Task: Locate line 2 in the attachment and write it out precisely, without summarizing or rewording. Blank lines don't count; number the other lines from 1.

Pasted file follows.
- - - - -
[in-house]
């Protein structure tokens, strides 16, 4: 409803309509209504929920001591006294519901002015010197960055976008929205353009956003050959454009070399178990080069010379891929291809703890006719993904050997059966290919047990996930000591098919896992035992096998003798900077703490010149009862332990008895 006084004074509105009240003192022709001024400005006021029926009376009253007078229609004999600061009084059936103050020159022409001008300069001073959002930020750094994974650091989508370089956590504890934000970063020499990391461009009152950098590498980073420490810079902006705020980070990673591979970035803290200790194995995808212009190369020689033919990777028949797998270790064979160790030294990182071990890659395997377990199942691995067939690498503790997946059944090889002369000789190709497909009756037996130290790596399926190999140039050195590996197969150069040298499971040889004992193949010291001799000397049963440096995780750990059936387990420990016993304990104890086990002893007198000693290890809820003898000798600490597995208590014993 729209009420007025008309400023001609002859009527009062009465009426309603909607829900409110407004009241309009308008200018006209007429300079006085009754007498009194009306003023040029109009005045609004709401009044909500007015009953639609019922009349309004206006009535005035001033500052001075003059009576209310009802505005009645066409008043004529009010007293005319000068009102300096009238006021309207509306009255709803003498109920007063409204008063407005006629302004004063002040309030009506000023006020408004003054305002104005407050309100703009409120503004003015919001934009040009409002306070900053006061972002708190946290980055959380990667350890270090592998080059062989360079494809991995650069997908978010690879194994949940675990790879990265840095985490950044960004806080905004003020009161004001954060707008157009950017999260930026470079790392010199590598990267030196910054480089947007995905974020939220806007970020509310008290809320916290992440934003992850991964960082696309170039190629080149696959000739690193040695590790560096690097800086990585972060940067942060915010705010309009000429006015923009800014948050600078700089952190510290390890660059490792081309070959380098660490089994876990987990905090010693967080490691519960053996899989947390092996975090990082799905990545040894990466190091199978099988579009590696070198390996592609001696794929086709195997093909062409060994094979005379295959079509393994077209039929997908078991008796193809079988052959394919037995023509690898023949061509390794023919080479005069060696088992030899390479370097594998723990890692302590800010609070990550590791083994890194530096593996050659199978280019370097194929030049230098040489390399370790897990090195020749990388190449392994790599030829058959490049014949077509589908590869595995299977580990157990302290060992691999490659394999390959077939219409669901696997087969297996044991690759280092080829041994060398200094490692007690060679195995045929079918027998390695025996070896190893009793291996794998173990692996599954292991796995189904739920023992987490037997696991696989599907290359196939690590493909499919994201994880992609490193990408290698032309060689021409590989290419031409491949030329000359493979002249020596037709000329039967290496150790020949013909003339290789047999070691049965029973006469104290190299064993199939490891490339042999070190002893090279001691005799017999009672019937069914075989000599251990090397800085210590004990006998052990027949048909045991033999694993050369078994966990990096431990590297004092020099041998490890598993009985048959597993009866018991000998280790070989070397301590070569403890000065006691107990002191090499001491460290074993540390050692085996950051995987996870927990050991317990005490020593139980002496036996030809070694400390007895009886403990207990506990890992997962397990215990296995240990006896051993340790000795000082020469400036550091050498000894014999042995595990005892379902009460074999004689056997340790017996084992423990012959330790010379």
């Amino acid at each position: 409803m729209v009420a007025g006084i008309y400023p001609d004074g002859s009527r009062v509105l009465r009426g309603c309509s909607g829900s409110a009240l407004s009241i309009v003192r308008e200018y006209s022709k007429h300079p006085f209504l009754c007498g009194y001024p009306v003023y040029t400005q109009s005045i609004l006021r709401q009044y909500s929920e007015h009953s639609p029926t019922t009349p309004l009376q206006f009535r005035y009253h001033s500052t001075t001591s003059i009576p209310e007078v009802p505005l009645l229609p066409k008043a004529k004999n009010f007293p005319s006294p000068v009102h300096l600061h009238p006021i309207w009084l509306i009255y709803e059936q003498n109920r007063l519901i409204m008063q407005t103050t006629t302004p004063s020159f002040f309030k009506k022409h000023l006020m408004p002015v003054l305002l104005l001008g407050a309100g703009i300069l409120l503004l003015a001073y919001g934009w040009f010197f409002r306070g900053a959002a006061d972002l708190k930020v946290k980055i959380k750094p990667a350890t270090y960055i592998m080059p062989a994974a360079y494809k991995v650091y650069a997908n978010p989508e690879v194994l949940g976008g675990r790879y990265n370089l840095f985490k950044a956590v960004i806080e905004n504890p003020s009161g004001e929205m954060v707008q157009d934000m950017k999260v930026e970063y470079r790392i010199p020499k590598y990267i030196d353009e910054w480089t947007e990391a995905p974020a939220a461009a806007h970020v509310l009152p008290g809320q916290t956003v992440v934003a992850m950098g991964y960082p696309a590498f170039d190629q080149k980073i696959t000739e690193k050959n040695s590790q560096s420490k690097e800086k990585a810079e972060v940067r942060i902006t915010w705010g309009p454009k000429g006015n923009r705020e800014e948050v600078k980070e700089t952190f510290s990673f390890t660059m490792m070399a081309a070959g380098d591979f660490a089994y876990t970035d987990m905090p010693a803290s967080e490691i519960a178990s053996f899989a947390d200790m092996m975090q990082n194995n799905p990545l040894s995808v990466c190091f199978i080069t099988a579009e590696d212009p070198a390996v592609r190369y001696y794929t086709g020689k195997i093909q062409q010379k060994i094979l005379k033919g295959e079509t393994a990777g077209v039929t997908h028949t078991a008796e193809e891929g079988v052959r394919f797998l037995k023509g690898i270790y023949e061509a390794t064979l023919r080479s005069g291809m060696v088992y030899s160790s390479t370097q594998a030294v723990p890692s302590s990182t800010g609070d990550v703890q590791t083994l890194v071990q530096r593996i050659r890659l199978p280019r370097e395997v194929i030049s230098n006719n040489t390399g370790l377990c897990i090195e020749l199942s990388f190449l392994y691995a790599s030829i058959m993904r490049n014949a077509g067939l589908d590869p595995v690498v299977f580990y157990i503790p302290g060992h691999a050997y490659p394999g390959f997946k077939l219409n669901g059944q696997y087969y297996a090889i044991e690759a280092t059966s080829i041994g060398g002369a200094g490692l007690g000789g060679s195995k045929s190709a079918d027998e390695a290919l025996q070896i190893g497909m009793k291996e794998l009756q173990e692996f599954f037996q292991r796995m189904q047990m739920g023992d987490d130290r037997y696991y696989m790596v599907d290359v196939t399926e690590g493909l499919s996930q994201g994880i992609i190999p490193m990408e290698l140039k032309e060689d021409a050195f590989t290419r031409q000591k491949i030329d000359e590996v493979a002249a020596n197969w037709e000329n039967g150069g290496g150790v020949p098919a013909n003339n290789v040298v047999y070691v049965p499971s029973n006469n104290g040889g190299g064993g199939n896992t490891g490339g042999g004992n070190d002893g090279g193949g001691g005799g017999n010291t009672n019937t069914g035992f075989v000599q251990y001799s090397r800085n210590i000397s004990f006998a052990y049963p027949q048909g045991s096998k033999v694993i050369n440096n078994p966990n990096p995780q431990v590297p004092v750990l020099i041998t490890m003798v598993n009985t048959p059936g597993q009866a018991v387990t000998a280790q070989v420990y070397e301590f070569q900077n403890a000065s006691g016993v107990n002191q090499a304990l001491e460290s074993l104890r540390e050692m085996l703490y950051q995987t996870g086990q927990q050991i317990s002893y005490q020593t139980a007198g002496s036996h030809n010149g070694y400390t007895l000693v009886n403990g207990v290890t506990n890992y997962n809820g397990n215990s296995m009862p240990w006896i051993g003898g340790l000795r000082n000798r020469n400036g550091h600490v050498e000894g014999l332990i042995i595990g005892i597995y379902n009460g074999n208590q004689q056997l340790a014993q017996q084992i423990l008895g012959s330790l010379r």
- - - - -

């Protein structure tokens, strides 16, 4: 409803309509209504929920001591006294519901002015010197960055976008929205353009956003050959454009070399178990080069010379891929291809703890006719993904050997059966290919047990996930000591098919896992035992096998003798900077703490010149009862332990008895 006084004074509105009240003192022709001024400005006021029926009376009253007078229609004999600061009084059936103050020159022409001008300069001073959002930020750094994974650091989508370089956590504890934000970063020499990391461009009152950098590498980073420490810079902006705020980070990673591979970035803290200790194995995808212009190369020689033919990777028949797998270790064979160790030294990182071990890659395997377990199942691995067939690498503790997946059944090889002369000789190709497909009756037996130290790596399926190999140039050195590996197969150069040298499971040889004992193949010291001799000397049963440096995780750990059936387990420990016993304990104890086990002893007198000693290890809820003898000798600490597995208590014993 729209009420007025008309400023001609002859009527009062009465009426309603909607829900409110407004009241309009308008200018006209007429300079006085009754007498009194009306003023040029109009005045609004709401009044909500007015009953639609019922009349309004206006009535005035001033500052001075003059009576209310009802505005009645066409008043004529009010007293005319000068009102300096009238006021309207509306009255709803003498109920007063409204008063407005006629302004004063002040309030009506000023006020408004003054305002104005407050309100703009409120503004003015919001934009040009409002306070900053006061972002708190946290980055959380990667350890270090592998080059062989360079494809991995650069997908978010690879194994949940675990790879990265840095985490950044960004806080905004003020009161004001954060707008157009950017999260930026470079790392010199590598990267030196910054480089947007995905974020939220806007970020509310008290809320916290992440934003992850991964960082696309170039190629080149696959000739690193040695590790560096690097800086990585972060940067942060915010705010309009000429006015923009800014948050600078700089952190510290390890660059490792081309070959380098660490089994876990987990905090010693967080490691519960053996899989947390092996975090990082799905990545040894990466190091199978099988579009590696070198390996592609001696794929086709195997093909062409060994094979005379295959079509393994077209039929997908078991008796193809079988052959394919037995023509690898023949061509390794023919080479005069060696088992030899390479370097594998723990890692302590800010609070990550590791083994890194530096593996050659199978280019370097194929030049230098040489390399370790897990090195020749990388190449392994790599030829058959490049014949077509589908590869595995299977580990157990302290060992691999490659394999390959077939219409669901696997087969297996044991690759280092080829041994060398200094490692007690060679195995045929079918027998390695025996070896190893009793291996794998173990692996599954292991796995189904739920023992987490037997696991696989599907290359196939690590493909499919994201994880992609490193990408290698032309060689021409590989290419031409491949030329000359493979002249020596037709000329039967290496150790020949013909003339290789047999070691049965029973006469104290190299064993199939490891490339042999070190002893090279001691005799017999009672019937069914075989000599251990090397800085210590004990006998052990027949048909045991033999694993050369078994966990990096431990590297004092020099041998490890598993009985048959597993009866018991000998280790070989070397301590070569403890000065006691107990002191090499001491460290074993540390050692085996950051995987996870927990050991317990005490020593139980002496036996030809070694400390007895009886403990207990506990890992997962397990215990296995240990006896051993340790000795000082020469400036550091050498000894014999042995595990005892379902009460074999004689056997340790017996084992423990012959330790010379």